The first time I heard “Head Like A Hole”, I was blown away. I’d never heard anything like it before. The aggression in Trent Reznor’s voice was something I’d only maybe heard from Chuck D at that point. I knew nothing of metal at this point other than the “hair” variety, and even Axl Rose, as “dangerous” as he seemed at the time, seemed more likely to shoot you up with drugs and give you an STD. Trent Reznor sounded like he wanted to rip your head off (the fact that he still sounds that way after we both have aged thirty years isn’t as cute. There’s something about anger-male anger in particular-that does not age well.)
Even if I knew anything of metal (or industrial music) at the time of “Head Like A Hole”‘s popularity in the early ’90s, Nine Inch Nails was different from most of their acts because Trent’s songs had a pop sensibility. Well, in “Head Like A Hole”‘s case, it had a pop sensibility (clear verse structure, something of a melody, VERY recognizable chorus) and it was danceable. Sure, it was an outlier when it came to the dance music that was popular in the ’80s and early ’90s, but you could at least sorta trace a line from, say, Deee-lite or The KLF (and definitely Depeche Mode, who I was gaga for) to NIN. You could also trace a line from NIN to hip-hop, at least partially on account of Keith LeBlanc’s presence. LeBlanc, who co-produced Pretty Hate Machine, cut his teeth as a member of the Sugar Hill and Tommy Boy house bands in the early ’80s.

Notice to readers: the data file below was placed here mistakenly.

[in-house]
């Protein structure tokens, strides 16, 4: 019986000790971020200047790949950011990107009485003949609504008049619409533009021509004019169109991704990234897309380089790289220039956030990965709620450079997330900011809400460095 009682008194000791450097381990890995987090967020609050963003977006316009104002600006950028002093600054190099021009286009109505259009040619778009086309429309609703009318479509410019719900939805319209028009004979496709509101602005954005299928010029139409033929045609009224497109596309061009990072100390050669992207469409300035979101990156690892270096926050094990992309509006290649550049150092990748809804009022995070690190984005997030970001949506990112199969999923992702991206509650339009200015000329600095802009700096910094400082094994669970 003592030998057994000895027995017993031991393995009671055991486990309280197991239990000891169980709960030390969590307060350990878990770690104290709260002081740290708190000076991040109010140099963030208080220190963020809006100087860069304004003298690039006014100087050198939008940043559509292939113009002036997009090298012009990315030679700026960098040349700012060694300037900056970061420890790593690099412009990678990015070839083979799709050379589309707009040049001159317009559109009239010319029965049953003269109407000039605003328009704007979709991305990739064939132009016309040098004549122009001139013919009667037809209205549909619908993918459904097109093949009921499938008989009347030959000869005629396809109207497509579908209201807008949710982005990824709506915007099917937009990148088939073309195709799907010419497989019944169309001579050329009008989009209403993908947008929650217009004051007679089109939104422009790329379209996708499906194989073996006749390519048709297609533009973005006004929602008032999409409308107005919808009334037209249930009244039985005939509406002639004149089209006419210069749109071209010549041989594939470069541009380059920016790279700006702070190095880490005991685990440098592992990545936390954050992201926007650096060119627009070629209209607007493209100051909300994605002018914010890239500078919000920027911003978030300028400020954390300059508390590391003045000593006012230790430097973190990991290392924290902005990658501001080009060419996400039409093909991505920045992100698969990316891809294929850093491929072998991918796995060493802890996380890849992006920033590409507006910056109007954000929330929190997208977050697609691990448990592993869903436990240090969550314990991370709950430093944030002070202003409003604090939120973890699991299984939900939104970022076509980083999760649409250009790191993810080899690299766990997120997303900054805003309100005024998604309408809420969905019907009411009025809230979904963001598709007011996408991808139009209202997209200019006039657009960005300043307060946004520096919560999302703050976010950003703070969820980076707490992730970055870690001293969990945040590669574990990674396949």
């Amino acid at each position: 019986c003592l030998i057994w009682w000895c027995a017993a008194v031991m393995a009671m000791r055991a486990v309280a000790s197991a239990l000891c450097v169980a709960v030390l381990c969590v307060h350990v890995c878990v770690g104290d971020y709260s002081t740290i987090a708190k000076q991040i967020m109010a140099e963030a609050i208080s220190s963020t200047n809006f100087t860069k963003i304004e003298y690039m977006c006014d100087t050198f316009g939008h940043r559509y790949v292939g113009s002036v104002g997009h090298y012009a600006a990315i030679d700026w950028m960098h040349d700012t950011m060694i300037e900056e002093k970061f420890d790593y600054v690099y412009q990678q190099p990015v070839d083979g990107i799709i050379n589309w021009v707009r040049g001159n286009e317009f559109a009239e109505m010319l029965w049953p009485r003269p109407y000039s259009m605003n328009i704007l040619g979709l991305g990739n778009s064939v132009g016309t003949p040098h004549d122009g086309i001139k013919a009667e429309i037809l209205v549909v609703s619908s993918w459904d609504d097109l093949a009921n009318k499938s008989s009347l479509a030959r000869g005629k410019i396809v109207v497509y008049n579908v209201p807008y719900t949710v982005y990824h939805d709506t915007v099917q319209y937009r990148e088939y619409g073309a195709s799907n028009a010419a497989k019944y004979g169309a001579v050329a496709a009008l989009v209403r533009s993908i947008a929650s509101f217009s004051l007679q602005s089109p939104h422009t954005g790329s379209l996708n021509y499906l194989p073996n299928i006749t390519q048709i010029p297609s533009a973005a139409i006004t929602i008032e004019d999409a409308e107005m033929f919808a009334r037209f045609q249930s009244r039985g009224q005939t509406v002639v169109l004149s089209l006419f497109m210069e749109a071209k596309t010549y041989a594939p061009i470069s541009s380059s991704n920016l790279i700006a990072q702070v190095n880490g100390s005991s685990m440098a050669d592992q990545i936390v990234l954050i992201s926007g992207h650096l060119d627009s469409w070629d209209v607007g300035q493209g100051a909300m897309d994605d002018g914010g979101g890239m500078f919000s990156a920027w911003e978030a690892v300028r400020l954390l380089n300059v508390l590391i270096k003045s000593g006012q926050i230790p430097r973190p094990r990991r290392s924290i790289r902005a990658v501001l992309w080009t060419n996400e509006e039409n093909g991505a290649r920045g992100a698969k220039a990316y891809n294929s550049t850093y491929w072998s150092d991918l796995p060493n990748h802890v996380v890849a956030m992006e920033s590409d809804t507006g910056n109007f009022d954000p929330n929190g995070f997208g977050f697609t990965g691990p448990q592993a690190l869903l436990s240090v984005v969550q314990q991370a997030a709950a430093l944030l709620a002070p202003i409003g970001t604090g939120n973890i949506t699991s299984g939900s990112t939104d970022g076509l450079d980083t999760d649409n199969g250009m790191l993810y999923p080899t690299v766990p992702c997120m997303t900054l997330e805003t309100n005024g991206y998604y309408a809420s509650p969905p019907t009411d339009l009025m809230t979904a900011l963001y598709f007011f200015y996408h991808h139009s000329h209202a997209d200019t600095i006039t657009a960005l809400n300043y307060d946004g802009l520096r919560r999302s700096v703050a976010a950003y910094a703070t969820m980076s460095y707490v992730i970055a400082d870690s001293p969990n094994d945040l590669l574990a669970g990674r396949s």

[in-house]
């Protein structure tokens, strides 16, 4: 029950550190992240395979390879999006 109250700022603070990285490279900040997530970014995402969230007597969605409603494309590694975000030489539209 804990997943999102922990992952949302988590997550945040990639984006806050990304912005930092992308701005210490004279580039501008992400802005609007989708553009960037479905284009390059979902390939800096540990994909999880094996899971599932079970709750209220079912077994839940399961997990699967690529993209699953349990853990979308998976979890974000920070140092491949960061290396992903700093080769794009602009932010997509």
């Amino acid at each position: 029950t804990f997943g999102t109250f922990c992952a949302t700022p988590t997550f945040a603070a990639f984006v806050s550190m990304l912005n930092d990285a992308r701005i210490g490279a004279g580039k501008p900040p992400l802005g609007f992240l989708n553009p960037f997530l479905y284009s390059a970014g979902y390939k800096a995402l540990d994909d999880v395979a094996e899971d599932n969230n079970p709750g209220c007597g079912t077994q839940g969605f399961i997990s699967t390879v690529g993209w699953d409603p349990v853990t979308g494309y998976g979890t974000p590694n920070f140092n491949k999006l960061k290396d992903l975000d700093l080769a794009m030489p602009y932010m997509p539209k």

Pretty Hate Machine remains my favorite NIN album (and one of only two I can say I enjoy straight through), and “Head Like A Hole” is right up there alongside the significantly more ubiquitous “Closer” as my favorite song of theirs. Um, his.
If the words “bow down before the one you serve/you’re gonna get what you deserve” don’t speak to every disaffected teenager, you’re not really a disaffected teenager.